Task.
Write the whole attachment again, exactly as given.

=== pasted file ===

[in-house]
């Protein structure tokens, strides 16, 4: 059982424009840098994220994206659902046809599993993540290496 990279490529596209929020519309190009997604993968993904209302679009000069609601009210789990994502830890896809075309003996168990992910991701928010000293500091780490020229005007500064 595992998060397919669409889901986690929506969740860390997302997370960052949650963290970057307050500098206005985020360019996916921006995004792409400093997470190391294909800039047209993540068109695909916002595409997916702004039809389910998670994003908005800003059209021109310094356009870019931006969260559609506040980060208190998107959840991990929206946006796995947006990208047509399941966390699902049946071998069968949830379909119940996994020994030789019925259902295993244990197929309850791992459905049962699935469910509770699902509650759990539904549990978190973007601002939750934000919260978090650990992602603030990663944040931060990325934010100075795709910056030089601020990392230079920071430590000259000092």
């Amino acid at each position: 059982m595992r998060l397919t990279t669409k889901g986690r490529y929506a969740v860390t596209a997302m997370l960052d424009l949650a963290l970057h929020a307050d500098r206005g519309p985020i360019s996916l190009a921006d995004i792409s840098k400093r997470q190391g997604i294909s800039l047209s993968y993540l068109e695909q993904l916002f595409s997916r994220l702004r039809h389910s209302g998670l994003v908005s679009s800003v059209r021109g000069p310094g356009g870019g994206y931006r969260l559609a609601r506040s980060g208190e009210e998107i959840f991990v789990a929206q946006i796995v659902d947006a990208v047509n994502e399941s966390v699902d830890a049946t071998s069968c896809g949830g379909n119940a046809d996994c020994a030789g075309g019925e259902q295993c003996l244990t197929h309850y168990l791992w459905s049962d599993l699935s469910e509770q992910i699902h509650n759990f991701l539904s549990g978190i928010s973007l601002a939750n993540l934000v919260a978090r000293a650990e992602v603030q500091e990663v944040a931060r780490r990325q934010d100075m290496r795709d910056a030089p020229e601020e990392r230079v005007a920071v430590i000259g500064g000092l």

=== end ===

[in-house]
């Protein structure tokens, strides 16, 4: 059982424009840098994220994206659902046809599993993540290496 990279490529596209929020519309190009997604993968993904209302679009000069609601009210789990994502830890896809075309003996168990992910991701928010000293500091780490020229005007500064 595992998060397919669409889901986690929506969740860390997302997370960052949650963290970057307050500098206005985020360019996916921006995004792409400093997470190391294909800039047209993540068109695909916002595409997916702004039809389910998670994003908005800003059209021109310094356009870019931006969260559609506040980060208190998107959840991990929206946006796995947006990208047509399941966390699902049946071998069968949830379909119940996994020994030789019925259902295993244990197929309850791992459905049962699935469910509770699902509650759990539904549990978190973007601002939750934000919260978090650990992602603030990663944040931060990325934010100075795709910056030089601020990392230079920071430590000259000092």
């Amino acid at each position: 059982m595992r998060l397919t990279t669409k889901g986690r490529y929506a969740v860390t596209a997302m997370l960052d424009l949650a963290l970057h929020a307050d500098r206005g519309p985020i360019s996916l190009a921006d995004i792409s840098k400093r997470q190391g997604i294909s800039l047209s993968y993540l068109e695909q993904l916002f595409s997916r994220l702004r039809h389910s209302g998670l994003v908005s679009s800003v059209r021109g000069p310094g356009g870019g994206y931006r969260l559609a609601r506040s980060g208190e009210e998107i959840f991990v789990a929206q946006i796995v659902d947006a990208v047509n994502e399941s966390v699902d830890a049946t071998s069968c896809g949830g379909n119940a046809d996994c020994a030789g075309g019925e259902q295993c003996l244990t197929h309850y168990l791992w459905s049962d599993l699935s469910e509770q992910i699902h509650n759990f991701l539904s549990g978190i928010s973007l601002a939750n993540l934000v919260a978090r000293a650990e992602v603030q500091e990663v944040a931060r780490r990325q934010d100075m290496r795709d910056a030089p020229e601020e990392r230079v005007a920071v430590i000259g500064g000092l």